Our next few trips for wildlife sightings were ones we squeezed in between family and friend commitments. Our first mini trip was to the Botanic Gardens on Saturday 3rd September. It was another day when the temperature in the Singapore oven was set to blistering. Our first sighting on arrival was an old favourite, the Greater Racket-tailed Drongo.
With all the flowery goodness that the Botanics have, it was no surprise find Sunbirds enjoying the colourful bounty on offer.
Ever elusive Ashy Tailorbirds teased us with fleeting glances from within green cover. At least we thought we had an Ashy Tailorbird, local birders Alan Ow Yong and Dirk Tomsa have both suggested this is a Dark-necked Tailorbird. This Tailorbird is usually only found around the Central Catchment area so we can claim an unusual find for the Botanic Gardens!
The hot, bright conditions and the huge array of flora was also a haven for insects and this Powder Blue Dwarf dragonfly was one of hundreds to be found atop green posing pedestals.
We also had Brahminy Kites and a Grey-headed Fish Eagle circling high overhead, Pacific Swallows insect hunting over the ponds and Asian Glossy Starlings noisily congregating on treetops.
The following day, we made our way back to MacRitichie for another shorter tour of the forest with the couple of hours we had spare. We started to make our way in at the Venus Drive entrance where Mrs Sausage just failed to get a clear shot of our first Sunda Pygmy Woodpecker. We had really hoped to find the male Yellow-rumped (or Korean) Flycatcher we briefly spotted on the visit before, to improve on the single picture Mrs Sausage previously managed to snap, but it would appear we would have to be content with that one-off sighting.
The good weather had also brought out a large number of day trippers, hikers and families and we decided these were not optimal conditions for good spotting. To take a breather from the crowd, we moved far from hustle to the greenery adjacent to Upper Thomson Road. It proved to be a wise move as we found a nice array of insects and birds in this small, quiet patch. Hundreds of tiny moths would fly up as we tried out best to move carefully over the grass. This was also busy dragonfly territory, this Scarlet Skimmer being one of many that surrounded us.
The small green enclave was also hosting some noisy and very active birdlife. Another Greater Racket-tailed Drongo with a single racket was the first bird we found but the area was dominated by woodpeckers, noisy, showy ones at that. The Common Flameback is probably the most abundant of Singapore’s woodpeckers and we had at least two pairs moving from tree to tree, unafraid and making their presence clearly known with unmistakable calls. The Flameback (Dinopium javanense) is also known as Pelatuk Bawang in some parts of the region, and there is apparently a fair bit of gory mysticism that some people have attached to the bird.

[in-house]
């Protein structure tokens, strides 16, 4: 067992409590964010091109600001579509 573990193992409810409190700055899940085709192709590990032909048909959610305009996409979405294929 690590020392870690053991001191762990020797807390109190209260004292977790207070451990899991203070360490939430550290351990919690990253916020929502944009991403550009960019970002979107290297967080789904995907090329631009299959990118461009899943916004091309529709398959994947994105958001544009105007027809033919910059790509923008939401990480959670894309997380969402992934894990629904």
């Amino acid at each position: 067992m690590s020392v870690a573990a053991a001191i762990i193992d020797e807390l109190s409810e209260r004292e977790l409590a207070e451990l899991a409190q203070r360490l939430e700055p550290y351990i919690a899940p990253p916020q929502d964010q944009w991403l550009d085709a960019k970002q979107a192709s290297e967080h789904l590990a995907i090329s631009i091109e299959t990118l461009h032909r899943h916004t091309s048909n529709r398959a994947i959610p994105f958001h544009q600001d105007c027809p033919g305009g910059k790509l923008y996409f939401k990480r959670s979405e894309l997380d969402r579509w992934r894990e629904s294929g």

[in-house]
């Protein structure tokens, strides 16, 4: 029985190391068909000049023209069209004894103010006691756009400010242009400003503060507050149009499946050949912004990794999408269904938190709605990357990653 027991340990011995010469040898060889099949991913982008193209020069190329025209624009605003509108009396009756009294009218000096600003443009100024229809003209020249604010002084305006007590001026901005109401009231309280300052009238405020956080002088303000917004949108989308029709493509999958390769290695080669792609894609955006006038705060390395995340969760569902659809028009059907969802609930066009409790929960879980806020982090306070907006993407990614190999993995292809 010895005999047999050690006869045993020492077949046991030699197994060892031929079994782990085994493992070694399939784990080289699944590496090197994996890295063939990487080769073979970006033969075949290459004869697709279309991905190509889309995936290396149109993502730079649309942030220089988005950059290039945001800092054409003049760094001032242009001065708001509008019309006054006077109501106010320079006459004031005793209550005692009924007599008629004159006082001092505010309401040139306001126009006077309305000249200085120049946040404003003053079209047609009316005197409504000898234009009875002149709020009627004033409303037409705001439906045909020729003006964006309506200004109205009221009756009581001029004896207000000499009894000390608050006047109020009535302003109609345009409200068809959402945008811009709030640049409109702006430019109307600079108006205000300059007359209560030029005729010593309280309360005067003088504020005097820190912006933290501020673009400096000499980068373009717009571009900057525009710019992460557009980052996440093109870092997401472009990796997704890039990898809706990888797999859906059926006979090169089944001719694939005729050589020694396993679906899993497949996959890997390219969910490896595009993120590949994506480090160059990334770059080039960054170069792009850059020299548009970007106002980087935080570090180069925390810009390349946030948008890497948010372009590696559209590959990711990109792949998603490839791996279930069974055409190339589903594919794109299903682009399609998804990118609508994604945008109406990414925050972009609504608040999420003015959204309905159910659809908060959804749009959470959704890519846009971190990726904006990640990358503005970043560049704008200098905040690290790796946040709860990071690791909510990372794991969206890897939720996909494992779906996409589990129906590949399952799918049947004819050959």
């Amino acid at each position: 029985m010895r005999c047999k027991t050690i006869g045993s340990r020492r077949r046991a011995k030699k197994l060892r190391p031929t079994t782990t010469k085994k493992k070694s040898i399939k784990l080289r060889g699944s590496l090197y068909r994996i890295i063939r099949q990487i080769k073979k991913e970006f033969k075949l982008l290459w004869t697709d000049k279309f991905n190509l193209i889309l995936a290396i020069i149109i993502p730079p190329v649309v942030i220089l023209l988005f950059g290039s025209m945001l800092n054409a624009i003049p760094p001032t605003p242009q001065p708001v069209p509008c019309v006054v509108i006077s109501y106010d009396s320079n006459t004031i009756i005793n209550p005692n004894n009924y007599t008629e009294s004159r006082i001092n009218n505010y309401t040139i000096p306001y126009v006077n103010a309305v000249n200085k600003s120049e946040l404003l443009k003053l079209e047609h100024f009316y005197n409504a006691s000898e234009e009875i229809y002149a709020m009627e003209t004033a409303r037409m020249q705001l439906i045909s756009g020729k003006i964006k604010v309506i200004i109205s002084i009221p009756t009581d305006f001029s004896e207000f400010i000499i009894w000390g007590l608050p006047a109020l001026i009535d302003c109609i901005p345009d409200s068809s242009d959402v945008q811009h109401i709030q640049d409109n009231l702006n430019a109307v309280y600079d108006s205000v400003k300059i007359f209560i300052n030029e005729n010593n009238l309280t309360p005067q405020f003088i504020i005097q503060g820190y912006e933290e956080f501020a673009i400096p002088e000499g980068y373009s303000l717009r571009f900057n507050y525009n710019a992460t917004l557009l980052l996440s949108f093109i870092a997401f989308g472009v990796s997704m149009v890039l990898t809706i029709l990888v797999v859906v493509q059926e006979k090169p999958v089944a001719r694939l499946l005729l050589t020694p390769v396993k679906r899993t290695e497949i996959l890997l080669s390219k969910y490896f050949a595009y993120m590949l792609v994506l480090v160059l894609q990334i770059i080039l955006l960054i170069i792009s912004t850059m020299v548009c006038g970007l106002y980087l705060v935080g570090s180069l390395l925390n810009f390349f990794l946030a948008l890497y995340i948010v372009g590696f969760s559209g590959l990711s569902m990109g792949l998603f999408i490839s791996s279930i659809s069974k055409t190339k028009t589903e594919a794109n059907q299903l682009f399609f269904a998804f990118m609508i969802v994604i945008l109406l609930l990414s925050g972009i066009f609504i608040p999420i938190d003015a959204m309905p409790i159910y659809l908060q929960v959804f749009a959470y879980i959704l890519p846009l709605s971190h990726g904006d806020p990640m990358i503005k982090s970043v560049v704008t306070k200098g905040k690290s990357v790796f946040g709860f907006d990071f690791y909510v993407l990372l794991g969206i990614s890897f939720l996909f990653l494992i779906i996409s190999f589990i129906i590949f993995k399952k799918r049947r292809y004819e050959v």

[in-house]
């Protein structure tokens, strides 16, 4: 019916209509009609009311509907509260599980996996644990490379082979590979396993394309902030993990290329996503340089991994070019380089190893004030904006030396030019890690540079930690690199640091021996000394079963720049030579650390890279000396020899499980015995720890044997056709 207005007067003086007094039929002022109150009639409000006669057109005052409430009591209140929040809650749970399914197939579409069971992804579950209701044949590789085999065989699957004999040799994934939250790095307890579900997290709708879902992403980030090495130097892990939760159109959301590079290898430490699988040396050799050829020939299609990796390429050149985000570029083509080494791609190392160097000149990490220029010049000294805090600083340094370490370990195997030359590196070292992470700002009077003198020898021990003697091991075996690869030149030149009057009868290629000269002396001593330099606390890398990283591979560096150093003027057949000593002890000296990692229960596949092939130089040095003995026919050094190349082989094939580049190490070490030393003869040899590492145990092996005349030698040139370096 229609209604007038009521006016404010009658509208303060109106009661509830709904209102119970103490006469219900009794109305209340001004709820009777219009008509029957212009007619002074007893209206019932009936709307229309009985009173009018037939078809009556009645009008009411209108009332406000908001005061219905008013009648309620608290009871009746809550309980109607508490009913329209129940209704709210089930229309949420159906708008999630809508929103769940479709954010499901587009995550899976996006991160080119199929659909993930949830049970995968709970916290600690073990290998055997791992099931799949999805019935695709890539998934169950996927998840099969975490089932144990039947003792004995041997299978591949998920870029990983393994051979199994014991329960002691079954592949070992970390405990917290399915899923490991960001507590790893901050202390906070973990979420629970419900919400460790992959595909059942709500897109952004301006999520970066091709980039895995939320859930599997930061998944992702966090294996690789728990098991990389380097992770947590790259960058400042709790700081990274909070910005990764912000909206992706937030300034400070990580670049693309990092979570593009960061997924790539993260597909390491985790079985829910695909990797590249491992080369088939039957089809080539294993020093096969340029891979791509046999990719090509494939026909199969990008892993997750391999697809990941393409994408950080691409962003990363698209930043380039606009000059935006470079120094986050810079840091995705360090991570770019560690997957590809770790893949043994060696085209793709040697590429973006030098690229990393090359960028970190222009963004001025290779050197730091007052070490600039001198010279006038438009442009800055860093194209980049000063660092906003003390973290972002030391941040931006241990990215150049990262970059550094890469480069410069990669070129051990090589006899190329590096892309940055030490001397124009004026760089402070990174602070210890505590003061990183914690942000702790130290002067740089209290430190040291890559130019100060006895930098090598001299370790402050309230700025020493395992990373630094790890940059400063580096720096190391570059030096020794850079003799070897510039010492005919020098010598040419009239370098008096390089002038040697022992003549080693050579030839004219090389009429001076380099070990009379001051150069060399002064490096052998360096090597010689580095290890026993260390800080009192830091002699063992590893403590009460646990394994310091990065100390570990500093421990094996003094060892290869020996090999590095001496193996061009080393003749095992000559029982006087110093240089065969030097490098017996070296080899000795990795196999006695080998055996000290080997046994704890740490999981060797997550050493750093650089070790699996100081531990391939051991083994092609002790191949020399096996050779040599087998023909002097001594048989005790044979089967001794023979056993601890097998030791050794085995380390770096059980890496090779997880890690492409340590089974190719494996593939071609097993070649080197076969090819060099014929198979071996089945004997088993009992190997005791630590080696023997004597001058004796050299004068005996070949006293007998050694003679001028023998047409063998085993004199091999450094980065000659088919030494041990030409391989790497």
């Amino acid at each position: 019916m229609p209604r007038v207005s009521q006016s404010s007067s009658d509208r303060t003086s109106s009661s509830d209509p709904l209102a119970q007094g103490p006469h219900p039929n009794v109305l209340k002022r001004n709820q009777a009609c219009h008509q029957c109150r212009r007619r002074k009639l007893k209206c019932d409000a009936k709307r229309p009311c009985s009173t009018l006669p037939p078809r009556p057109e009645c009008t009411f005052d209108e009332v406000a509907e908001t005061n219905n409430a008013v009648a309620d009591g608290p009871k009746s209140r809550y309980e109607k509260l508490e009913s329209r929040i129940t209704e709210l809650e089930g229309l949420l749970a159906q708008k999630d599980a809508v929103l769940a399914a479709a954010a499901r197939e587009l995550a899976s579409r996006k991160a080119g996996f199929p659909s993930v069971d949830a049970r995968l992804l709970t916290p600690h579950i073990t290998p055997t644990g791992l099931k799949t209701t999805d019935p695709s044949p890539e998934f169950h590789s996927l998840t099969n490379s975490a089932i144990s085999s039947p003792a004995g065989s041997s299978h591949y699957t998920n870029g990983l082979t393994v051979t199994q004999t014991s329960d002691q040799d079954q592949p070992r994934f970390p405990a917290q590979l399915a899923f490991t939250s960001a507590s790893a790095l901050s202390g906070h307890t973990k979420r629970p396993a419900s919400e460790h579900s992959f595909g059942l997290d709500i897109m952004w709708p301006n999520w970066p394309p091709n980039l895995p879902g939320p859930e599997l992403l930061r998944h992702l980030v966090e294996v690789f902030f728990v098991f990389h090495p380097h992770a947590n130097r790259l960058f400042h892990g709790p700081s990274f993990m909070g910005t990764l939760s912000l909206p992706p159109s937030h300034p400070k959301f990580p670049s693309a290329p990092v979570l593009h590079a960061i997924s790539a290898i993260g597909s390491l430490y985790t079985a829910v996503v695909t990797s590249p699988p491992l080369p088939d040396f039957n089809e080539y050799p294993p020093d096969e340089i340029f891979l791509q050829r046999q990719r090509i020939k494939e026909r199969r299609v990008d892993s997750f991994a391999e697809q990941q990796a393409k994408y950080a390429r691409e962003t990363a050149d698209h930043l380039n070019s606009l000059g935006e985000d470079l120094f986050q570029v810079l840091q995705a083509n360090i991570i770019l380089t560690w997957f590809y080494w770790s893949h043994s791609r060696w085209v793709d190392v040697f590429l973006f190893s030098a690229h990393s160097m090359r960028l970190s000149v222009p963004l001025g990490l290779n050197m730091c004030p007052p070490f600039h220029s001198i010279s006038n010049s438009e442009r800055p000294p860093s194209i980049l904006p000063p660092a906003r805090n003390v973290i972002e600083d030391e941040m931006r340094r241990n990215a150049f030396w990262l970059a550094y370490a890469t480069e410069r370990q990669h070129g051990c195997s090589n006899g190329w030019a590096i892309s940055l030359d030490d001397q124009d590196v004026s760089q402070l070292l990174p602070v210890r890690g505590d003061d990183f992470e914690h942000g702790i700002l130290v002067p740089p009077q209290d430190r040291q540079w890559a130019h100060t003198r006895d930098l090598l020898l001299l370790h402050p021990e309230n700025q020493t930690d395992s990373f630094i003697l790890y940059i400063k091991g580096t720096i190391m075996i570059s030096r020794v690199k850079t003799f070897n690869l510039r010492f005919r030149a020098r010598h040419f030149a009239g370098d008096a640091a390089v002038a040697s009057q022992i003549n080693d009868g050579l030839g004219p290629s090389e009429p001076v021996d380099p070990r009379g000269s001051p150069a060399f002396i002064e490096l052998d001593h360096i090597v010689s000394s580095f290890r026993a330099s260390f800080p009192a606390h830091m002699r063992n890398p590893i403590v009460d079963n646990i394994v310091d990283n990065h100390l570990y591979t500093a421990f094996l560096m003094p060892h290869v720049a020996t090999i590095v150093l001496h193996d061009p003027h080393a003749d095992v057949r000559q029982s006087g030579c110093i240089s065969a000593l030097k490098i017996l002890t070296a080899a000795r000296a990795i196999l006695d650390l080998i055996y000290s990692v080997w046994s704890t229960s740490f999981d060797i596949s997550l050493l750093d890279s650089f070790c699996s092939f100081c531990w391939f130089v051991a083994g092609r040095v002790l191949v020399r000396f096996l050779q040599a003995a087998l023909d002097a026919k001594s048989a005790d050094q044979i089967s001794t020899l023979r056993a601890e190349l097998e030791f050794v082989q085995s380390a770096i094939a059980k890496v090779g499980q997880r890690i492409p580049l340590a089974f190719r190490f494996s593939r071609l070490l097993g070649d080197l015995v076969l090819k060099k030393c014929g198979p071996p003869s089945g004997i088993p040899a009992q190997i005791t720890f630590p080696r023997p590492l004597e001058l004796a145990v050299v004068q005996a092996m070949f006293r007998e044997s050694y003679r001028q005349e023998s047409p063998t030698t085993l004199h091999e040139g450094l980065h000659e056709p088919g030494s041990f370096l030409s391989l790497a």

Breaking up the Flameback profusion was this Banded Woodpecker which lingered on a tree trunk for some camera practice for us.
It was Mrs Sausage who had the sighting of the day though as her attention was taken from the Banded Woodpecker by this Common Gliding Lizard.
As the pictures show it was extremely well camouflaged on tree. The movement of the yellow gular flag drew her attention to it.
We showed our pictures later to Mrs Sausage’s dad, and got into a conversation about lizards, which threw up some wonderful snippets of cultural information. We learned that there are particular lizards found locally that are also colloquailly called ‘sumpah-sumpah’. ‘Sumpah’ translates to ‘curse’ or ‘oath’, and this might be to do with the constant movement of the throat or flanges under the throat of some of local reptiles, which make the creatures look like they are forever muttering/chanting under their breaths. More information on this naming is not easily forthcoming on the world wide web, but from archaic expedition texts, this naming appears to apply mainly to the Calotes (Changeable Lizards). The Gliding Lizard is more aptly called cicak terbang (flying lizard), or, understandably, bidadari (angel or fairy).
Heavy storm clouds began to gather and this White-throated Kingfisher was the last bird we managed to photograph in the green oasis.
We took the decision to walk up Island Club Road to see if we could find the Sunda Pygmy Woodpecker again among the tall trees. We were half way up when an intense storm decided to unleash a deluge down upon us, leaving us pretty much stranded along the open road and soaking even through our military grade ponchos. However, we were very fortunate that an incredibly kind minibus driver saw us, stopped to pick us up and dropped us off at the bus stop on Upper Thomson. So this blog must be signed off with a shout-out of profound appreciation to that wonderful man!